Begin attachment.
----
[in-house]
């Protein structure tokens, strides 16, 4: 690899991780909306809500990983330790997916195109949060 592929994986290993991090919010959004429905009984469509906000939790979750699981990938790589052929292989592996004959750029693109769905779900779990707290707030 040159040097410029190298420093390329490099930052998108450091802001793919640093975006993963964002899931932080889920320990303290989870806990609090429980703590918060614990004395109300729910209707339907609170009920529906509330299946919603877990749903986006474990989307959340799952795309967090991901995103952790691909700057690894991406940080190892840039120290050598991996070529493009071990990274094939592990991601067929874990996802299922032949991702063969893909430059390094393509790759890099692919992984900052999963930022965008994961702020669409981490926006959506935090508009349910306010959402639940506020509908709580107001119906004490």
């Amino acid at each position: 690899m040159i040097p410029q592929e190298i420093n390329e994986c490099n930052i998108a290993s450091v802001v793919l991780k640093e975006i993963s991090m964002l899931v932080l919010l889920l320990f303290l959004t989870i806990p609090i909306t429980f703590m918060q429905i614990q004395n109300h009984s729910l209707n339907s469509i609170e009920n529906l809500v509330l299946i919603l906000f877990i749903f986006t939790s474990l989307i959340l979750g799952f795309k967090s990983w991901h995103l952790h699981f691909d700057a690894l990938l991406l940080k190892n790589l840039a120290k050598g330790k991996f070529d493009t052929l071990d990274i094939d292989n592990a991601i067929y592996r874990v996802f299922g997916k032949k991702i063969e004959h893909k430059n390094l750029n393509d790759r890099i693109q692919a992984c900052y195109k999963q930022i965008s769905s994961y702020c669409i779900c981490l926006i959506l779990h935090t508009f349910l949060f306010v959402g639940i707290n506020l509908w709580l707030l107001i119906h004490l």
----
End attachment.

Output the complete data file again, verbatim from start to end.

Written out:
[in-house]
């Protein structure tokens, strides 16, 4: 690899991780909306809500990983330790997916195109949060 592929994986290993991090919010959004429905009984469509906000939790979750699981990938790589052929292989592996004959750029693109769905779900779990707290707030 040159040097410029190298420093390329490099930052998108450091802001793919640093975006993963964002899931932080889920320990303290989870806990609090429980703590918060614990004395109300729910209707339907609170009920529906509330299946919603877990749903986006474990989307959340799952795309967090991901995103952790691909700057690894991406940080190892840039120290050598991996070529493009071990990274094939592990991601067929874990996802299922032949991702063969893909430059390094393509790759890099692919992984900052999963930022965008994961702020669409981490926006959506935090508009349910306010959402639940506020509908709580107001119906004490």
């Amino acid at each position: 690899m040159i040097p410029q592929e190298i420093n390329e994986c490099n930052i998108a290993s450091v802001v793919l991780k640093e975006i993963s991090m964002l899931v932080l919010l889920l320990f303290l959004t989870i806990p609090i909306t429980f703590m918060q429905i614990q004395n109300h009984s729910l209707n339907s469509i609170e009920n529906l809500v509330l299946i919603l906000f877990i749903f986006t939790s474990l989307i959340l979750g799952f795309k967090s990983w991901h995103l952790h699981f691909d700057a690894l990938l991406l940080k190892n790589l840039a120290k050598g330790k991996f070529d493009t052929l071990d990274i094939d292989n592990a991601i067929y592996r874990v996802f299922g997916k032949k991702i063969e004959h893909k430059n390094l750029n393509d790759r890099i693109q692919a992984c900052y195109k999963q930022i965008s769905s994961y702020c669409i779900c981490l926006i959506l779990h935090t508009f349910l949060f306010v959402g639940i707290n506020l509908w709580l707030l107001i119906h004490l």